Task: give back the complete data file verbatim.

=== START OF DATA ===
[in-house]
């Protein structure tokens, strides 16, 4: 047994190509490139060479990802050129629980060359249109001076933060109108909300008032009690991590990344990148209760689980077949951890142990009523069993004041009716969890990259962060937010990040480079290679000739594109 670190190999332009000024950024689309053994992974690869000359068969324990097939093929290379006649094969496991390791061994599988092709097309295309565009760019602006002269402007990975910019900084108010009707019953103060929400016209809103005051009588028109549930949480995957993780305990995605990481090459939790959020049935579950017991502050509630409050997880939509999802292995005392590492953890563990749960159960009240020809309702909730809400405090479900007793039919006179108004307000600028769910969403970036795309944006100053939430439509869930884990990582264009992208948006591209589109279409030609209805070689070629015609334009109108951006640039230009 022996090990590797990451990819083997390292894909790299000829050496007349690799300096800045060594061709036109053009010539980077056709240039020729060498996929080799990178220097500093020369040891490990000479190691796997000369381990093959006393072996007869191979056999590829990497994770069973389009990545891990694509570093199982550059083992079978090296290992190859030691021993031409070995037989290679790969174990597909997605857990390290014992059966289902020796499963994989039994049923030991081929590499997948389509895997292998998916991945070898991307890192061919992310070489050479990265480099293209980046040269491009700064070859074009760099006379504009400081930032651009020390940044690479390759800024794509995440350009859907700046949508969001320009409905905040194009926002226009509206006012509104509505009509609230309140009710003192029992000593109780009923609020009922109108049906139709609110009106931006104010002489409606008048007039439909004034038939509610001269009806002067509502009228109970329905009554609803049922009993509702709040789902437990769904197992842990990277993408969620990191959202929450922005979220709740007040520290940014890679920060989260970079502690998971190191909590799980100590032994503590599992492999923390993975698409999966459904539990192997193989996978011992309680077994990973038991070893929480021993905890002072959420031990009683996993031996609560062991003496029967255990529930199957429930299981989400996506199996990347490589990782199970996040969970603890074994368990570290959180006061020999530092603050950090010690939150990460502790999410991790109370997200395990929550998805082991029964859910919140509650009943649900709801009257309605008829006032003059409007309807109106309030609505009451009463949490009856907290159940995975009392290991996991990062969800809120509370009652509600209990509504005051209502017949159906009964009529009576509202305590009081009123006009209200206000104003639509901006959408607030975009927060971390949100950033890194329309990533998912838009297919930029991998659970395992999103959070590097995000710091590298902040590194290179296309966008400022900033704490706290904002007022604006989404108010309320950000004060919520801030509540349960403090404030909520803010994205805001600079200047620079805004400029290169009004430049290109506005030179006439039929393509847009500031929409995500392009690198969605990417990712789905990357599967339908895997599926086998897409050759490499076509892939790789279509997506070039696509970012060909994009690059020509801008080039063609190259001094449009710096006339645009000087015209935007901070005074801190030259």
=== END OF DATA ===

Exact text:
[in-house]
């Protein structure tokens, strides 16, 4: 047994190509490139060479990802050129629980060359249109001076933060109108909300008032009690991590990344990148209760689980077949951890142990009523069993004041009716969890990259962060937010990040480079290679000739594109 670190190999332009000024950024689309053994992974690869000359068969324990097939093929290379006649094969496991390791061994599988092709097309295309565009760019602006002269402007990975910019900084108010009707019953103060929400016209809103005051009588028109549930949480995957993780305990995605990481090459939790959020049935579950017991502050509630409050997880939509999802292995005392590492953890563990749960159960009240020809309702909730809400405090479900007793039919006179108004307000600028769910969403970036795309944006100053939430439509869930884990990582264009992208948006591209589109279409030609209805070689070629015609334009109108951006640039230009 022996090990590797990451990819083997390292894909790299000829050496007349690799300096800045060594061709036109053009010539980077056709240039020729060498996929080799990178220097500093020369040891490990000479190691796997000369381990093959006393072996007869191979056999590829990497994770069973389009990545891990694509570093199982550059083992079978090296290992190859030691021993031409070995037989290679790969174990597909997605857990390290014992059966289902020796499963994989039994049923030991081929590499997948389509895997292998998916991945070898991307890192061919992310070489050479990265480099293209980046040269491009700064070859074009760099006379504009400081930032651009020390940044690479390759800024794509995440350009859907700046949508969001320009409905905040194009926002226009509206006012509104509505009509609230309140009710003192029992000593109780009923609020009922109108049906139709609110009106931006104010002489409606008048007039439909004034038939509610001269009806002067509502009228109970329905009554609803049922009993509702709040789902437990769904197992842990990277993408969620990191959202929450922005979220709740007040520290940014890679920060989260970079502690998971190191909590799980100590032994503590599992492999923390993975698409999966459904539990192997193989996978011992309680077994990973038991070893929480021993905890002072959420031990009683996993031996609560062991003496029967255990529930199957429930299981989400996506199996990347490589990782199970996040969970603890074994368990570290959180006061020999530092603050950090010690939150990460502790999410991790109370997200395990929550998805082991029964859910919140509650009943649900709801009257309605008829006032003059409007309807109106309030609505009451009463949490009856907290159940995975009392290991996991990062969800809120509370009652509600209990509504005051209502017949159906009964009529009576509202305590009081009123006009209200206000104003639509901006959408607030975009927060971390949100950033890194329309990533998912838009297919930029991998659970395992999103959070590097995000710091590298902040590194290179296309966008400022900033704490706290904002007022604006989404108010309320950000004060919520801030509540349960403090404030909520803010994205805001600079200047620079805004400029290169009004430049290109506005030179006439039929393509847009500031929409995500392009690198969605990417990712789905990357599967339908895997599926086998897409050759490499076509892939790789279509997506070039696509970012060909994009690059020509801008080039063609190259001094449009710096006339645009000087015209935007901070005074801190030259």